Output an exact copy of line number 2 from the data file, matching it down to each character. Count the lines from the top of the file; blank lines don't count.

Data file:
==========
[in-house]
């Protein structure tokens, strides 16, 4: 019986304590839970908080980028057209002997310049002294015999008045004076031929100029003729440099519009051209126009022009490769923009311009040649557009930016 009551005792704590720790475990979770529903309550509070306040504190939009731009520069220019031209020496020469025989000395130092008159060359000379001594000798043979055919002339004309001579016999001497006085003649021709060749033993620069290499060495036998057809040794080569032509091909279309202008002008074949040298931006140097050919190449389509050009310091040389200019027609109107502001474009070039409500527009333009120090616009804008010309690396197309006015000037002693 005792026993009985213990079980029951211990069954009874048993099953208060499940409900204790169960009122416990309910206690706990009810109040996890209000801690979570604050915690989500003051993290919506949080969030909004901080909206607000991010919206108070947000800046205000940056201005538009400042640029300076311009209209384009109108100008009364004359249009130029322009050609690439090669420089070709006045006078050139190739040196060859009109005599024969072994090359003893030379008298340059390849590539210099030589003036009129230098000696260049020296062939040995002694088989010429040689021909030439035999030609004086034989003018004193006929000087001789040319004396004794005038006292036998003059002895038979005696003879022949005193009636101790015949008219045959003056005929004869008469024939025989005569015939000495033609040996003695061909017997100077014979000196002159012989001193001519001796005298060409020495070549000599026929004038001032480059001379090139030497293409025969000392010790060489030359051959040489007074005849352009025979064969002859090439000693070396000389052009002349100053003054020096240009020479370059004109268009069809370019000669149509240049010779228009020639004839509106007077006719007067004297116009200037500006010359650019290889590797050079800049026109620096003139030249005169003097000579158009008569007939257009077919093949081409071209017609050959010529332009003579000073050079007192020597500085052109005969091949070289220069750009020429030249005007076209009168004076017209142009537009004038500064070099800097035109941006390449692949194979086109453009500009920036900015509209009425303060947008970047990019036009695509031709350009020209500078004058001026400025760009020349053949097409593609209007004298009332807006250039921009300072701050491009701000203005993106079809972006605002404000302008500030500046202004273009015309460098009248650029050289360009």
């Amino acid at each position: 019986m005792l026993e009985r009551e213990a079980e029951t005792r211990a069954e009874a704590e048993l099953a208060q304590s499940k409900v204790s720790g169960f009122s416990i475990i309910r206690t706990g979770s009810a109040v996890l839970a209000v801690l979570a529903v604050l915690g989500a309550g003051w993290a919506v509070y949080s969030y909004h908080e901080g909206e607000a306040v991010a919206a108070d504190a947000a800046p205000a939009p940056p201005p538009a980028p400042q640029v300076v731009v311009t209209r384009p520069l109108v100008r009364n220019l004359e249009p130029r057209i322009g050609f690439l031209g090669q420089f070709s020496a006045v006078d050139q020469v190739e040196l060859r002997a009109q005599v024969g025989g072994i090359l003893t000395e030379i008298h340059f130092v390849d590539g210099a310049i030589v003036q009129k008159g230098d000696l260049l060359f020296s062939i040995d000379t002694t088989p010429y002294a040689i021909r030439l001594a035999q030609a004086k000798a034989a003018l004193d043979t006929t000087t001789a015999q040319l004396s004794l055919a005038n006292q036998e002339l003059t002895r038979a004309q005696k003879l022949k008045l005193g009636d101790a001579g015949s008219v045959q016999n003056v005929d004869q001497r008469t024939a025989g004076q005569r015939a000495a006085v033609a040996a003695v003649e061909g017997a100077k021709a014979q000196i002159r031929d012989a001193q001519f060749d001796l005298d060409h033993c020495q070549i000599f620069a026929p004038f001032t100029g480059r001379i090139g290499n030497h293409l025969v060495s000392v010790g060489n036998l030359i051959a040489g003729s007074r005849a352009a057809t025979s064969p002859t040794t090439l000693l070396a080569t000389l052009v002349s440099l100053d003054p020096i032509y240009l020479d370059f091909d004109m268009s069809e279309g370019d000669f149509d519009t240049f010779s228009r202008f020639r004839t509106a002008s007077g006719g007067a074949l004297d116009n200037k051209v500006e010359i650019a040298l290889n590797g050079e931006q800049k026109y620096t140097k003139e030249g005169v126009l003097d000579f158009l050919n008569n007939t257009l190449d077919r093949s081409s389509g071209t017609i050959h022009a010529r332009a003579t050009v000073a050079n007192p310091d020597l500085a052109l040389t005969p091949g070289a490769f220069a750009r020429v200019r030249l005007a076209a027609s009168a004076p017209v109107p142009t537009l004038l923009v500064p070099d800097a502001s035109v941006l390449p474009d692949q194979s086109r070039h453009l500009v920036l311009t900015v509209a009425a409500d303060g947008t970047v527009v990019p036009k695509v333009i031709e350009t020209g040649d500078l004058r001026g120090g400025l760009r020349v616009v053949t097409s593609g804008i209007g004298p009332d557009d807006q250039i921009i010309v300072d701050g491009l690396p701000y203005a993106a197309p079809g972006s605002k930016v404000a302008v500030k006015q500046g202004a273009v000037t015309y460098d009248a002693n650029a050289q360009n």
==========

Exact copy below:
């Protein structure tokens, strides 16, 4: 019986304590839970908080980028057209002997310049002294015999008045004076031929100029003729440099519009051209126009022009490769923009311009040649557009930016 009551005792704590720790475990979770529903309550509070306040504190939009731009520069220019031209020496020469025989000395130092008159060359000379001594000798043979055919002339004309001579016999001497006085003649021709060749033993620069290499060495036998057809040794080569032509091909279309202008002008074949040298931006140097050919190449389509050009310091040389200019027609109107502001474009070039409500527009333009120090616009804008010309690396197309006015000037002693 005792026993009985213990079980029951211990069954009874048993099953208060499940409900204790169960009122416990309910206690706990009810109040996890209000801690979570604050915690989500003051993290919506949080969030909004901080909206607000991010919206108070947000800046205000940056201005538009400042640029300076311009209209384009109108100008009364004359249009130029322009050609690439090669420089070709006045006078050139190739040196060859009109005599024969072994090359003893030379008298340059390849590539210099030589003036009129230098000696260049020296062939040995002694088989010429040689021909030439035999030609004086034989003018004193006929000087001789040319004396004794005038006292036998003059002895038979005696003879022949005193009636101790015949008219045959003056005929004869008469024939025989005569015939000495033609040996003695061909017997100077014979000196002159012989001193001519001796005298060409020495070549000599026929004038001032480059001379090139030497293409025969000392010790060489030359051959040489007074005849352009025979064969002859090439000693070396000389052009002349100053003054020096240009020479370059004109268009069809370019000669149509240049010779228009020639004839509106007077006719007067004297116009200037500006010359650019290889590797050079800049026109620096003139030249005169003097000579158009008569007939257009077919093949081409071209017609050959010529332009003579000073050079007192020597500085052109005969091949070289220069750009020429030249005007076209009168004076017209142009537009004038500064070099800097035109941006390449692949194979086109453009500009920036900015509209009425303060947008970047990019036009695509031709350009020209500078004058001026400025760009020349053949097409593609209007004298009332807006250039921009300072701050491009701000203005993106079809972006605002404000302008500030500046202004273009015309460098009248650029050289360009």